In the MYP Arts program the last Criterion, D) Responding, is often interpreted as the old Arts Criterion C) Reflection & Evaluation, so many teachers have continued to assign reflections as a way of meeting the assessment requirements.
To clarify, here are the descriptions of the old and new Criteria:
Old Criterion C) Reflection & Evaluation
This objective focuses on the way that a student gradually comes to feel and think like an artist. Ongoing reflection should be more than just a record of what was done. Reflecting critically requires the student to question and justify the choices that he or she has made and to develop an objective evaluation of his or her own work. The student should show a growing insight into his or her own artistic development. The student is encouraged to seek feedback from others and to consider how this feedback might inform his or her work as it develops. Constructive feedback can help a student to confirm, clarify or modify his or her artistic process or intent. Objective C is concerned solely with the student’s reflections and evaluations in relation to his or her own work. Appraisal of the work of others is addressed in objective A, although this may lead a student to reflect on his or her own work subsequently.
New Criterion D) Responding
Students respond to their world, to their own art and to the art of others.
Students must make connections and transfer learning to new settings.
Through reflecting on their artistic intention and the impact of their work
on an audience and on themselves, students become more aware of their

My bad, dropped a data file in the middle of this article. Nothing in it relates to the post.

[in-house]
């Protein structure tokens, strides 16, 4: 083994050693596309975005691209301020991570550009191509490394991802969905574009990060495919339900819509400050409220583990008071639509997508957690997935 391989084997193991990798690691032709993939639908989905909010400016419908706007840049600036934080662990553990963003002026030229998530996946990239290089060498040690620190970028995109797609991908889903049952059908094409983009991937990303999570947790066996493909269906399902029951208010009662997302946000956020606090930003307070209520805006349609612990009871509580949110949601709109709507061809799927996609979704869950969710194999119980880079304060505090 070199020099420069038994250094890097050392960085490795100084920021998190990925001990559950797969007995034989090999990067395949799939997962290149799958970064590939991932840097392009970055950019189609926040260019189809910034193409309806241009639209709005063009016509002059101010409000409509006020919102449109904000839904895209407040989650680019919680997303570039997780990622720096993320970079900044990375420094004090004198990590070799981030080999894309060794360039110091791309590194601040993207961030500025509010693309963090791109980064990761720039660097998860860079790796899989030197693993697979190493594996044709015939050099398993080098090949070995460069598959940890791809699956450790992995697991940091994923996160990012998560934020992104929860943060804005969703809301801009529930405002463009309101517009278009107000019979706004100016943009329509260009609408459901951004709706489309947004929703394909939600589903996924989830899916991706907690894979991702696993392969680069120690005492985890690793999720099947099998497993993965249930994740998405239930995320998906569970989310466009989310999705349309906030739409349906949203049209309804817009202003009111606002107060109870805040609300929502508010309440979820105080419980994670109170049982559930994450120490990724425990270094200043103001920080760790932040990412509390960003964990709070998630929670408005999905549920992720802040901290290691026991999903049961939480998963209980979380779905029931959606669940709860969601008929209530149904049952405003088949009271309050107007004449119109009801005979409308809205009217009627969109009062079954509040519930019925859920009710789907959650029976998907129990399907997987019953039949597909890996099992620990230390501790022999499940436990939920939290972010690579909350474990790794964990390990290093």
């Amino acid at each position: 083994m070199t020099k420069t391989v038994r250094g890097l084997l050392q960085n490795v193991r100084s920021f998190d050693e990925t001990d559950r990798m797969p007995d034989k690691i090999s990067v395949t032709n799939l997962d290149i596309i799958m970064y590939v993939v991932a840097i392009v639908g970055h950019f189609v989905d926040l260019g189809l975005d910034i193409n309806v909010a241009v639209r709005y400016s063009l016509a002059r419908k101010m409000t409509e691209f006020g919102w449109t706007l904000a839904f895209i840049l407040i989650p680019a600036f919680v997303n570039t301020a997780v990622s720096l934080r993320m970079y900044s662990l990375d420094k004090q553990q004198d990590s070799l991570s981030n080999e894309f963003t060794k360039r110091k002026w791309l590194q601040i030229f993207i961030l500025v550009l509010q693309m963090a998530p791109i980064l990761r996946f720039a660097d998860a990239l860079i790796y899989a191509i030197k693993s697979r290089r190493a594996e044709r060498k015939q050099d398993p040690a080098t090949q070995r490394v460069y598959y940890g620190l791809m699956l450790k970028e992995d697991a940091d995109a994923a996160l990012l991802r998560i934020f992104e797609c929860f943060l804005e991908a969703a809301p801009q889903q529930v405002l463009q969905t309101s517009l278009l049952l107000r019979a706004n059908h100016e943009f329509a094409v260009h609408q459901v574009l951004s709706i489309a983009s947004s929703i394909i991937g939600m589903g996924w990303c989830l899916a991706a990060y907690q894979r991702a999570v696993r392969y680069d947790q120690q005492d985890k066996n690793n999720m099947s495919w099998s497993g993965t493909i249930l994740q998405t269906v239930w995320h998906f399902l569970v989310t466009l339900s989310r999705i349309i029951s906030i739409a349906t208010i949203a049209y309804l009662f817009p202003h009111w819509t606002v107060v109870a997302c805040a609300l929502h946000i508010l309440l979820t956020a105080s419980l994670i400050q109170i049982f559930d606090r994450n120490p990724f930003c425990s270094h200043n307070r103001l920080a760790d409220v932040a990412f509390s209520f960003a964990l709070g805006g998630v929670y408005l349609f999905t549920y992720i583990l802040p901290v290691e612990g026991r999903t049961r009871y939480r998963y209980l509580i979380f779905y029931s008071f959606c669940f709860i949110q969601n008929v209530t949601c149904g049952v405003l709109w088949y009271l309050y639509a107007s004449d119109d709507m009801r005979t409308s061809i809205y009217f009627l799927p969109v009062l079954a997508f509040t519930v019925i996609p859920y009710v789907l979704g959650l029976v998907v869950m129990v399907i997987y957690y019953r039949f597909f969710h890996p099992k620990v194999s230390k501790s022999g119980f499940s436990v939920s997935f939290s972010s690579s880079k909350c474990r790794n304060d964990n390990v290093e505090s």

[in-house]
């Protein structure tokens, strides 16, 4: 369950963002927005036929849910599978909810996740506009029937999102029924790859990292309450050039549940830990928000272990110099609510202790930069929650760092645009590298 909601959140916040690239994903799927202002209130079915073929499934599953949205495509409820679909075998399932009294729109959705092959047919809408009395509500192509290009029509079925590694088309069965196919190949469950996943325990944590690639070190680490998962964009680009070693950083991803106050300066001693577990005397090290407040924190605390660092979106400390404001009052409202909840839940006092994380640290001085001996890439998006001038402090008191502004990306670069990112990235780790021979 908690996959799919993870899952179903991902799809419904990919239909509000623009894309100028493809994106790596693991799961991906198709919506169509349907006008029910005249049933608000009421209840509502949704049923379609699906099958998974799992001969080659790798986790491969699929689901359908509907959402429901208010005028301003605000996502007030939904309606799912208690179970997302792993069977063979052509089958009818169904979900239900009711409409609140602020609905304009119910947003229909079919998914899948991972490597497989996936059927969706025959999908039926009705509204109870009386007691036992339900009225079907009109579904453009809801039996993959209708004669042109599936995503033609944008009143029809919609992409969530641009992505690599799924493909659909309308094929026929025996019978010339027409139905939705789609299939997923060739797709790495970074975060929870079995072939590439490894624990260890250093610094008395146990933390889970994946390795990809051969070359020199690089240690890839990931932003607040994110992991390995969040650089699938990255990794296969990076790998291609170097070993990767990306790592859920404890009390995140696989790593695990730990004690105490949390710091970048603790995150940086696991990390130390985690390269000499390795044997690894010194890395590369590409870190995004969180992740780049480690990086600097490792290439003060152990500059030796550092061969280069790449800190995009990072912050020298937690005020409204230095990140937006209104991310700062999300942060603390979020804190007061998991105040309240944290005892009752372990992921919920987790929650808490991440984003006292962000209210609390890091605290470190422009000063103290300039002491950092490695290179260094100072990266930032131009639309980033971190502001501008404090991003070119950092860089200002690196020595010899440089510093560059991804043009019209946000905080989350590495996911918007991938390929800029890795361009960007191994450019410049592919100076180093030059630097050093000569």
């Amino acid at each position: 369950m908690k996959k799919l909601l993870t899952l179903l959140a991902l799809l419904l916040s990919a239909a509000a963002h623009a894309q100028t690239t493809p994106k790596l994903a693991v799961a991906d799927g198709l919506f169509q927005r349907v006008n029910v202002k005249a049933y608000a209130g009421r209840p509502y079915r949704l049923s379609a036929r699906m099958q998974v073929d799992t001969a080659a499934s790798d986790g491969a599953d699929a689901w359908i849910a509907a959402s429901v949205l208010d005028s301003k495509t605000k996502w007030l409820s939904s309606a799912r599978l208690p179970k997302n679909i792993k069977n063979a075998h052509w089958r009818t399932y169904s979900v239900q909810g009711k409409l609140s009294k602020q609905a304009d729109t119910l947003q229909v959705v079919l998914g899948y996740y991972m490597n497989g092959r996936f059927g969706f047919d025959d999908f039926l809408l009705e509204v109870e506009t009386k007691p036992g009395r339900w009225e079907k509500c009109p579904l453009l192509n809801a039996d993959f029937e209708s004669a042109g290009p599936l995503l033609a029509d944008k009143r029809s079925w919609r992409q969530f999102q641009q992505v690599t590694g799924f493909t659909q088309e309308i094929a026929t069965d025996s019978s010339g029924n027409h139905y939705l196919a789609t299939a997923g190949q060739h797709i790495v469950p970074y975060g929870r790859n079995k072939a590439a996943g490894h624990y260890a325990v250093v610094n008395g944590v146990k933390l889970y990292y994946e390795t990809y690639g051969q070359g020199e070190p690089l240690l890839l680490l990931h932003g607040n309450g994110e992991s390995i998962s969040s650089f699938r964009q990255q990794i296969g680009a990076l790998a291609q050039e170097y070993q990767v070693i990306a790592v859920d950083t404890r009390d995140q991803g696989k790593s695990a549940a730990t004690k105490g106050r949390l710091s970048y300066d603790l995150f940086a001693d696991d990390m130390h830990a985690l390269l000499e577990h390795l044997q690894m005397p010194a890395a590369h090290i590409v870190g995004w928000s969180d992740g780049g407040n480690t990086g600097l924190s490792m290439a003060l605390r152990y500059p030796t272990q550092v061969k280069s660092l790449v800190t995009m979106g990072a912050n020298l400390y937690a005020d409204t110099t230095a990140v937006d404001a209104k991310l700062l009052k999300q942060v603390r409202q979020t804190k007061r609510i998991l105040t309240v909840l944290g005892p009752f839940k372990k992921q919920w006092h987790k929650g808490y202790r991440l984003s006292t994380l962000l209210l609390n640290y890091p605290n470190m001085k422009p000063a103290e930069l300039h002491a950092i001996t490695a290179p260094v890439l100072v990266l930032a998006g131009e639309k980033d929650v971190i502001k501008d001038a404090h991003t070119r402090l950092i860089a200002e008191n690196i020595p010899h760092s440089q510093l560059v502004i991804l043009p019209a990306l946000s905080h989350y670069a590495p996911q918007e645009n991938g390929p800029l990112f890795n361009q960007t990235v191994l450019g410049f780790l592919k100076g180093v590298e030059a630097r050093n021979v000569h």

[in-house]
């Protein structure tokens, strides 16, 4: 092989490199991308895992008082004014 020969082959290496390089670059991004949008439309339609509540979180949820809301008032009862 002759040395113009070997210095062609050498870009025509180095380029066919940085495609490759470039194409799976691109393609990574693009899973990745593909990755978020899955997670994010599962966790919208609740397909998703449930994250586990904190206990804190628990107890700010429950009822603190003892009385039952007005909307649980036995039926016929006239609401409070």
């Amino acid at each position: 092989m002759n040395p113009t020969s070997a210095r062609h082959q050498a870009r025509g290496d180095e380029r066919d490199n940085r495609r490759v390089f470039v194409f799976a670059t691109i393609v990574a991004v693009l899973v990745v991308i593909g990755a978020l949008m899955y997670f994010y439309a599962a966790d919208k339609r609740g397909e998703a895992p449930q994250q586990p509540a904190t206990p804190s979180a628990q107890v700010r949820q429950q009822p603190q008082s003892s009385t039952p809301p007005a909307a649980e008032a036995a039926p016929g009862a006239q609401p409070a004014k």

own artistic development and the role that arts play in their lives and in the
world. Students learn that the arts may initiate as well as respond
I see several problems with old VS new, reflection/responding confusion, the biggest one to me being that students, across the board, hate writing reflections. Just ask your students, “What’s the most annoying task you have to do in art class”? and most of them, I guarantee you, will say “REFLECTIONS”!
Reflections are also usually completed at the end of a task or project which means that most of the learning has already taken place. If the students are only responding to what they've learned in past tense then they’re missing out on many opportunities to improve and expand upon their work. The whole process becomes an after thought that the students see as a anti-climactic downer at the end of an exciting learning journey.
I’m not saying that reflections aren’t a valid and beneficial practice, they most certainly are. However, there are ways to have the students reflect on their learning that are more engaging than having them write a journal entry at the end of a project. Here are some suggestions:
More importantly, the language of the new criterion specifically says that the students should also be responding to the artworks of others and the world around them. So, reflections alone aren’t going to cut it anymore. Teenagers are very opinionated, curious, and eager when inspired so getting them to respond to a stimuli usually isn’t a difficult task, but finding a way to capture their responses and assess them can be tricky. I try to avoid written tasks as much as I can, responding to something by making something with your hands is the best way I’ve found to engage and excite students.
Here are some suggestions for how to engage the students with responding to the art of others and the world around them.
These are just a few examples of ways that students could respond to art and the world, please feel free to share more examples with me if you have any!